Ethnicity and CHD mortality
Model 1 (controlling for age and sex) shows that Pakistani and Bangladeshi participants were nearly three times more likely to die from CHD than white participants. Indian people in this sample also showed an increased risk but this was non-significant. When physical activity was added without the covariates (results not shown), the effect of ethnicity on CHD mortality was reduced (HR 2.11, 95% CI 1.27 to 3.52) with activity levels explaining 41% of the excess CHD mortality risk in Pakistani/Bangladeshi participants. A similar attenuation of the excess risk in the Indian sample occurred after the inclusion of physical activity. Model 2 shows the variance explained by the moderating/confounding variables smoking, education, occupational grade, diabetes and existing CVD. Once again, the excess risk observed among Pakistani and Bangladeshi participants was reduced by these covariates by approximately 40%. The attenuation was much smaller among Indian participants, with low levels of smoking in this group eradicating the effects explained by the other covariates. Finally, physical activity was included in the fully adjusted model and explained an additional 21% of the increased risk of CHD mortality in the Pakistani/Bangladeshi sample, reducing the difference between ethnic groups almost to non-significance. Although non-significant, 39% of the variance in the difference in CHD mortality between Indian and white participants was explained by physical activity. Owing to the small number of women who died from CHD in the Indian and Pakistani/Bangladeshi groups, these results were repeated in the men only and the same patterns of risk across the ethnic groups were observed (table 3).
This study examined the role of physical activity in explaining the excess risk of CHD mortality in a UK South Asian population in comparison with a UK white population. Using longitudinal data from a nationally representative sample of the English population, we have shown that physical inactivity is associated with death from CHD in white and South Asian people.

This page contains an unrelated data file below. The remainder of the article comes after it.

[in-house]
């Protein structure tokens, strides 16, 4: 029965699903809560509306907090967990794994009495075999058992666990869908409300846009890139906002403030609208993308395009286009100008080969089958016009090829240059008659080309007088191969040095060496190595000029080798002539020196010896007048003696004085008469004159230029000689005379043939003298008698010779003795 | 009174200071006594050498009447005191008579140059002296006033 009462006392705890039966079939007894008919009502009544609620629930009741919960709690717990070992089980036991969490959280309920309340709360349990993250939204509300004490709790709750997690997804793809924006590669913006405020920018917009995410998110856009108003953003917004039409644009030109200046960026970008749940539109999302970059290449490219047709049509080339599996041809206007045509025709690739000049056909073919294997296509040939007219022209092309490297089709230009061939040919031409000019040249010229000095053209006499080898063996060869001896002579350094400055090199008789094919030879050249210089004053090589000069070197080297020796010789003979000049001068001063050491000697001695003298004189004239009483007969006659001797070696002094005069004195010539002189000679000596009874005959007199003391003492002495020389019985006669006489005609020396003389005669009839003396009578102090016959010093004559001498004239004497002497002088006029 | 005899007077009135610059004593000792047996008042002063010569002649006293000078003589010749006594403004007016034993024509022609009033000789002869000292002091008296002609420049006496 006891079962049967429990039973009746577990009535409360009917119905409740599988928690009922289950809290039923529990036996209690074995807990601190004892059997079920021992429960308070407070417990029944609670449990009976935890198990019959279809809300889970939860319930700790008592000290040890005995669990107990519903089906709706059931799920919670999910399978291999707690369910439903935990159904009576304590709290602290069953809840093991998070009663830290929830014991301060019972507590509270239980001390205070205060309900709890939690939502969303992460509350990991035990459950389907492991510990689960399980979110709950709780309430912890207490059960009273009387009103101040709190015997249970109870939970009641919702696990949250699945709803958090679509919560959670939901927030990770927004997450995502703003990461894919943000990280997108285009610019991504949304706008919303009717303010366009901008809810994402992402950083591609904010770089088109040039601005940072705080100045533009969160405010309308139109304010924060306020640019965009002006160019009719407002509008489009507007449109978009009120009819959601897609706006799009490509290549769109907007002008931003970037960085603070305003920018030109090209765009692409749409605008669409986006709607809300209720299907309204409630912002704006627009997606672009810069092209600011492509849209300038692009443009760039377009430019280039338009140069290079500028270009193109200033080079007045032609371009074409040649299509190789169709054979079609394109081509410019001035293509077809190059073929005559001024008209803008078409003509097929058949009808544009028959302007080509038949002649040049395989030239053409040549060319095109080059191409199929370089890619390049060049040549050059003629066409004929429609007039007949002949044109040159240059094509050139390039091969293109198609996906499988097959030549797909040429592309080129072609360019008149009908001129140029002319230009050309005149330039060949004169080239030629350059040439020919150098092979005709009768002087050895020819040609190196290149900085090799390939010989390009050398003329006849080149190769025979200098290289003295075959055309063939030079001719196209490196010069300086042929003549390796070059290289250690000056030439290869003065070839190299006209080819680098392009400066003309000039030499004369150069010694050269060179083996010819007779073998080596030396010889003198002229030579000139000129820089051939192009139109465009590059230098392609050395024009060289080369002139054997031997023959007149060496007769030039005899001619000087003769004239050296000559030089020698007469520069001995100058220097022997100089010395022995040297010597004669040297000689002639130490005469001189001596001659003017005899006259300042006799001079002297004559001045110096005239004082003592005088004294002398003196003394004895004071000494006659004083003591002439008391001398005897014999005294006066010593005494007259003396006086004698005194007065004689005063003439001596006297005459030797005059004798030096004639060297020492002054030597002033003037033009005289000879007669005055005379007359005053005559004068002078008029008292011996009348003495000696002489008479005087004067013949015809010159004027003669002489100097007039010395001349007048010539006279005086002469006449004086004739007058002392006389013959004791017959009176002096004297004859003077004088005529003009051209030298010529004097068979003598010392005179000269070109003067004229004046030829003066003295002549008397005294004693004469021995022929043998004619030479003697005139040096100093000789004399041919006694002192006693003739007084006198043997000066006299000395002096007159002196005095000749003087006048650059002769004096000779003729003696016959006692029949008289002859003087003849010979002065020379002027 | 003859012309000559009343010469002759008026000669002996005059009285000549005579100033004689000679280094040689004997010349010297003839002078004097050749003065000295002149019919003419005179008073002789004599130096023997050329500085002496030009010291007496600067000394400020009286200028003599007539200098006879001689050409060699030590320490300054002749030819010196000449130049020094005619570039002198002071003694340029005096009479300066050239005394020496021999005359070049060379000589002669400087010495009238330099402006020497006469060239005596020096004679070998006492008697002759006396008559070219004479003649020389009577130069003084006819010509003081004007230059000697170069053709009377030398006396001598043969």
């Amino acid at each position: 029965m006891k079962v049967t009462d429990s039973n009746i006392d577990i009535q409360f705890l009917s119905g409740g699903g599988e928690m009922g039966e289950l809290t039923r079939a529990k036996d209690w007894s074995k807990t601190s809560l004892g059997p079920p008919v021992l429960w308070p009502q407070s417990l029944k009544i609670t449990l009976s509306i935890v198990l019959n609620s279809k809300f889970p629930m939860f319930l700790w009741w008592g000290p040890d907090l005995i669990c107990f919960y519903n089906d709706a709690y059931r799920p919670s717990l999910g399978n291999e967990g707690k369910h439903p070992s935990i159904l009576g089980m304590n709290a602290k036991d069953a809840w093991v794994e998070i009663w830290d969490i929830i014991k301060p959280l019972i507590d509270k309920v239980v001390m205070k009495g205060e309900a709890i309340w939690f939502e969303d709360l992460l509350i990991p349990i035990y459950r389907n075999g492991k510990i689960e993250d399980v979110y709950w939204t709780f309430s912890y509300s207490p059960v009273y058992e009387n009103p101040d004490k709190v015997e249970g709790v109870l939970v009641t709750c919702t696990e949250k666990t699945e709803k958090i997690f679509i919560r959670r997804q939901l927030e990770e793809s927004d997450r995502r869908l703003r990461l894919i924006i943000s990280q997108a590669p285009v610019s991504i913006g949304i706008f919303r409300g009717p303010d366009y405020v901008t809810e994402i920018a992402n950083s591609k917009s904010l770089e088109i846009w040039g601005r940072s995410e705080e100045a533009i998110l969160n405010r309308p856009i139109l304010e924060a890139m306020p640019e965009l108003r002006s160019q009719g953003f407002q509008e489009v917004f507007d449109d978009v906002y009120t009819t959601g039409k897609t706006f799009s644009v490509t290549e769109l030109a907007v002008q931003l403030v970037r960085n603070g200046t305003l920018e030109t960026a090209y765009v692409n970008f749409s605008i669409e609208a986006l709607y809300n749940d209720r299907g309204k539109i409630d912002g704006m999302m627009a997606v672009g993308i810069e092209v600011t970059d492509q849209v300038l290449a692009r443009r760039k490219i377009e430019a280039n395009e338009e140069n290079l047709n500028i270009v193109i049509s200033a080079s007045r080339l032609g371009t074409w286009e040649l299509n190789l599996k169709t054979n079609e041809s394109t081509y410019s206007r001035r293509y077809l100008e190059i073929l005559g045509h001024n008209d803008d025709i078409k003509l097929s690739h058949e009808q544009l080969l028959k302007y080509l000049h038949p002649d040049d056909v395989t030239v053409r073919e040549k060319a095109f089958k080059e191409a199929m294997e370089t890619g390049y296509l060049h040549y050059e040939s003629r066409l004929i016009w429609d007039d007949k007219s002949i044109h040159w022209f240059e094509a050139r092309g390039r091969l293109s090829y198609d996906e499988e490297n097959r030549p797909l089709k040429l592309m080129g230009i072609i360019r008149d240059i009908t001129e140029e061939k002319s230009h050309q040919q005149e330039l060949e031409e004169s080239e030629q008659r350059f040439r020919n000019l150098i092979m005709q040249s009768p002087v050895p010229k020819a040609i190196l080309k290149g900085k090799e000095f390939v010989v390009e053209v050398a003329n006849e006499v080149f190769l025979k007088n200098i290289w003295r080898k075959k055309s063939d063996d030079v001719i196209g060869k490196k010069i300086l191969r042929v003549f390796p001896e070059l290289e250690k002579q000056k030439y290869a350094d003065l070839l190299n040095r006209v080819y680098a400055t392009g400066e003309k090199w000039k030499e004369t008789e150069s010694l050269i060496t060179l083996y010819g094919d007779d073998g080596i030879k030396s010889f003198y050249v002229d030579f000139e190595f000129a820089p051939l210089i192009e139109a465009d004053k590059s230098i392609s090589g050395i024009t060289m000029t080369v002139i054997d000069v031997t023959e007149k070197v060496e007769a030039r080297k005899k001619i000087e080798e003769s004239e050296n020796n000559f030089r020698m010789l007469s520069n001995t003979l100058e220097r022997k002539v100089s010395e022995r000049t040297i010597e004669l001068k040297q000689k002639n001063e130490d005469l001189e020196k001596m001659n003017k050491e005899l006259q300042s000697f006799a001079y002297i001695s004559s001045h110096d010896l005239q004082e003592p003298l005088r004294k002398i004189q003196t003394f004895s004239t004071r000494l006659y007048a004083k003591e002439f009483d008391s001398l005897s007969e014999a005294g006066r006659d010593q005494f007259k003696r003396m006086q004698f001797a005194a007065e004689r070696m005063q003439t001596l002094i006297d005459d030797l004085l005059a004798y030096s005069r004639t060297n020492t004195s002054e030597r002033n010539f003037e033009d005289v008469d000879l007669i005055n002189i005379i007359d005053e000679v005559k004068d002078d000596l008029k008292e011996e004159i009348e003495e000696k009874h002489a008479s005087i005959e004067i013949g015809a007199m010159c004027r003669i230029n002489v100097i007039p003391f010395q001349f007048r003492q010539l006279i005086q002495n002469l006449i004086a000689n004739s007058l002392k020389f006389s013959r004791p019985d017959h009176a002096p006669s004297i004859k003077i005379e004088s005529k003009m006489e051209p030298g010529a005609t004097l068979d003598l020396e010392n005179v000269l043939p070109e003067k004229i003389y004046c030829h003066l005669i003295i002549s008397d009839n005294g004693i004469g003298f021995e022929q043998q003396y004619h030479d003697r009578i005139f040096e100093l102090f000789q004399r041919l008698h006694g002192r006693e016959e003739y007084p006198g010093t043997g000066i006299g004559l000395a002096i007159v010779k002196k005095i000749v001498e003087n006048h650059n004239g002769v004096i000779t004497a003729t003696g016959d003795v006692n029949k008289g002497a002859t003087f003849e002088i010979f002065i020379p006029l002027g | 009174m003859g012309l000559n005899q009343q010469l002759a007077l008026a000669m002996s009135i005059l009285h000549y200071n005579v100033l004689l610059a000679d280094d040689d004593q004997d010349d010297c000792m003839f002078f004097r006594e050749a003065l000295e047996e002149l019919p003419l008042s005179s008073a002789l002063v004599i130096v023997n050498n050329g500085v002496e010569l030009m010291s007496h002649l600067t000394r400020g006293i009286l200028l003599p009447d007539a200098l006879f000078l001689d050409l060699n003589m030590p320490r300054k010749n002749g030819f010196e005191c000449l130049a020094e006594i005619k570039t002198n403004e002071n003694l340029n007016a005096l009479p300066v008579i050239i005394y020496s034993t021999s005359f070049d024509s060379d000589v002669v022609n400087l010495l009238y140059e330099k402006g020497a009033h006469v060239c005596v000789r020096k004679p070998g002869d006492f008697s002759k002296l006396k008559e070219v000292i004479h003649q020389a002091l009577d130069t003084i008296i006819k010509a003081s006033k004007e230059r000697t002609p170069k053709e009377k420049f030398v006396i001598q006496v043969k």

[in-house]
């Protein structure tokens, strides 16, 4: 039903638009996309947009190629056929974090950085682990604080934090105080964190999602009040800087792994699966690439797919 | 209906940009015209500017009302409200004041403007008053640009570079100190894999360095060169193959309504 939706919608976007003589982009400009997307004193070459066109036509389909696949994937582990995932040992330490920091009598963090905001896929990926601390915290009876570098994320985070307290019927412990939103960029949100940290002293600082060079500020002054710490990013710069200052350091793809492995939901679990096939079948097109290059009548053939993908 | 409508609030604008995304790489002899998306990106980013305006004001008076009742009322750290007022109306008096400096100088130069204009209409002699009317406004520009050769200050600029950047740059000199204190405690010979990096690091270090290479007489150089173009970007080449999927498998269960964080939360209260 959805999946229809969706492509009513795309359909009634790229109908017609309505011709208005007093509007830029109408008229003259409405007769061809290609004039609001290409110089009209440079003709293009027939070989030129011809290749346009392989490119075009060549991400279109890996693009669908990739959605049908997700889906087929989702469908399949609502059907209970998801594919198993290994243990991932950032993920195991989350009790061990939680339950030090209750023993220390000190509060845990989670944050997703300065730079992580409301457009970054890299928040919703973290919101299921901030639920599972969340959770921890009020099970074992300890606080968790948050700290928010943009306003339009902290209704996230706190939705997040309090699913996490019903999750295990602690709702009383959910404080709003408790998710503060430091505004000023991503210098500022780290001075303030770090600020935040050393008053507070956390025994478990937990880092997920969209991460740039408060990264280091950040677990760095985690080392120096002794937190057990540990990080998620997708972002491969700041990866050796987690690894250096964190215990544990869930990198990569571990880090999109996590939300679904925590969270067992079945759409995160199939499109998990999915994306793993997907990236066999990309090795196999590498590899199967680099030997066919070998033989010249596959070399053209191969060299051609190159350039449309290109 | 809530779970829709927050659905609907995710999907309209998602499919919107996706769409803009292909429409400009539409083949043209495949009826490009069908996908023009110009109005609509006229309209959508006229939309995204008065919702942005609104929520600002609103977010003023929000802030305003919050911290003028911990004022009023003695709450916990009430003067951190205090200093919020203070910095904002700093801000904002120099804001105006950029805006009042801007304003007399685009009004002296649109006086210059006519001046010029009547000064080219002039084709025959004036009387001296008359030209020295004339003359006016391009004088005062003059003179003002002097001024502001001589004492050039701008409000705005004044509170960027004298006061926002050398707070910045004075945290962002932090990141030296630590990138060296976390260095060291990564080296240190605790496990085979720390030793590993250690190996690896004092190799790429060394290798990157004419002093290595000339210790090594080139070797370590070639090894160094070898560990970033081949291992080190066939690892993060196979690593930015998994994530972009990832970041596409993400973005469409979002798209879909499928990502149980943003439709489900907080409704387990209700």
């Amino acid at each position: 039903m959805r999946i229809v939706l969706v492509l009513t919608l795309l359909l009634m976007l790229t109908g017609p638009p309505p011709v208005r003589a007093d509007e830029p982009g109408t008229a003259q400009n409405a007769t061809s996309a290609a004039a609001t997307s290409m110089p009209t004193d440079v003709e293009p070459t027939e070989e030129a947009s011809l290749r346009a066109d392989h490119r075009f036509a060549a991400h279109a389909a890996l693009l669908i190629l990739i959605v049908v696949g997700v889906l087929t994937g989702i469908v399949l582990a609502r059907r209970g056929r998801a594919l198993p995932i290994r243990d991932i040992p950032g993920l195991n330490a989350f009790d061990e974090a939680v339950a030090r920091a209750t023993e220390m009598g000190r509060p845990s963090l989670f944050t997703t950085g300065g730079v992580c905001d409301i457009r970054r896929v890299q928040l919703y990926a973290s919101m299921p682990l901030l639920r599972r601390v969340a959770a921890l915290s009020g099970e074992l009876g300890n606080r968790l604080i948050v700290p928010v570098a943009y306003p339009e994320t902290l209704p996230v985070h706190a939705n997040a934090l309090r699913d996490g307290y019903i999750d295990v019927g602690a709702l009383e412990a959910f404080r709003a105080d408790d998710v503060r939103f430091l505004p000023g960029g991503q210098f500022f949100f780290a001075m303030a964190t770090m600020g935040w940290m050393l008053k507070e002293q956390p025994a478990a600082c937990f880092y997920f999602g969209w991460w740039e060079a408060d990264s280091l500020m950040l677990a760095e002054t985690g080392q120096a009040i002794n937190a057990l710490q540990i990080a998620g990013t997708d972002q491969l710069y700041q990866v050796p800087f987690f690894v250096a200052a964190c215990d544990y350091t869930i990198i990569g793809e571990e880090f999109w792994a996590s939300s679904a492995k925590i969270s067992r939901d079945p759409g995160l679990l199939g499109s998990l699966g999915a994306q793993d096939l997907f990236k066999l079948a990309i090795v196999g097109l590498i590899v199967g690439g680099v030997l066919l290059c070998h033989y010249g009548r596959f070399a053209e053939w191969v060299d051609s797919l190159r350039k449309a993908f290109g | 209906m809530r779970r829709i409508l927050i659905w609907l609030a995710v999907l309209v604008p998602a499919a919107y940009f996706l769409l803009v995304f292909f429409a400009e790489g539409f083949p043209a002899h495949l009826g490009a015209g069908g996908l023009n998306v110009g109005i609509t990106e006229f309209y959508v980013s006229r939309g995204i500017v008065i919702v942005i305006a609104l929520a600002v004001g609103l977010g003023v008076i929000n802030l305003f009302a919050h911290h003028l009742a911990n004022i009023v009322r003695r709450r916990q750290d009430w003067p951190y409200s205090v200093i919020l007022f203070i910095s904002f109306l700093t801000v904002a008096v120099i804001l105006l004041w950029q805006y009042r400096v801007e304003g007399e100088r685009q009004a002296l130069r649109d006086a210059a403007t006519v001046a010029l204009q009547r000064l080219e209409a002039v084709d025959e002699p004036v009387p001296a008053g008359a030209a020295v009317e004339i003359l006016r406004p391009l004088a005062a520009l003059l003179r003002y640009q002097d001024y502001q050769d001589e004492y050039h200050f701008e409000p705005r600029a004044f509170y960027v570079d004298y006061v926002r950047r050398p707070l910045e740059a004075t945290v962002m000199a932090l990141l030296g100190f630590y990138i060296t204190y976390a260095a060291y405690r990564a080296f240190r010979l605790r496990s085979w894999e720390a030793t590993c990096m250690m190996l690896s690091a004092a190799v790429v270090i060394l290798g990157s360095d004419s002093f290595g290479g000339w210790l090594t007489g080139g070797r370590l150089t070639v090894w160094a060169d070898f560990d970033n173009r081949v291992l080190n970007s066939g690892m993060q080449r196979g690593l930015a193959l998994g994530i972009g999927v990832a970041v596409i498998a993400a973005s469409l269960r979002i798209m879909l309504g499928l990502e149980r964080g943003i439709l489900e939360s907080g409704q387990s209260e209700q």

In corroboration with previous research,1 we found that the South Asian sample in this study–and in particular the Pakistani and Bangladeshi participants–had an increased risk of dying from CHD compared with white participants. Our results showed that differences in leisure time physical activity explain a substantial proportion of the excess CHD mortality in these groups, even after adjustment for potential moderating or confounding variables. Since physical activity levels are particularly low among UK South Asian groups,13 this is an important finding with considerable public health implications.
Regular physical activity acts through numerous pathways to reduce the risk of CVD. These mechanisms include reduced adiposity, improved lipid and glucose profiles, reduced blood pressure and improved endothelial function and immune function.9 10 22 Previous research into physical activity and the risk of CHD mortality has predominantly been conducted in westernised white cohorts23–26 and there has been little research exploring this association across ethnic groups. In a case-control study of patients with acute myocardial infarction in India, participants undertaking 30 min/day brisk walking had a 55% reduction in risk compared with those who did not exercise.27 Forouhi et al used data from a sample from west London to examine the impact of a range of conventional CHD risk factors on mortality.6 Self-reported physical activity was included in the multivariate analyses but made little impact on the increased risk of CHD observed among South Asian participants. This might be explained by their inclusion of biochemical and haemodynamic risk factors in the models that could have mediated the relationship between activity and CHD, therefore accounting for some of the variance that would otherwise have been attributed to physical activity. In our analyses, we did not include variables that may have acted as mediators between physical activity and CHD in order to observe the full variance explained by physical activity. Diabetes was included in these analyses because, although it may act as a mediating factor in the relationship between physical activity and CHD mortality, the presence of diabetes could also moderate this relationship. The INTERHEART study also included physical activity in the examination of CHD risk factors in people living in South Asia.7 Their results found that South Asian patients with myocardial infarction and controls were more physically inactive than other ethnic groups and that the population-attributable risk for physical inactivity in South Asian people was comparable to other major CHD risk factors. This study, however, did not examine UK South Asian people or other migrant South Asian groups whose activity profiles and environmental context may be significantly different.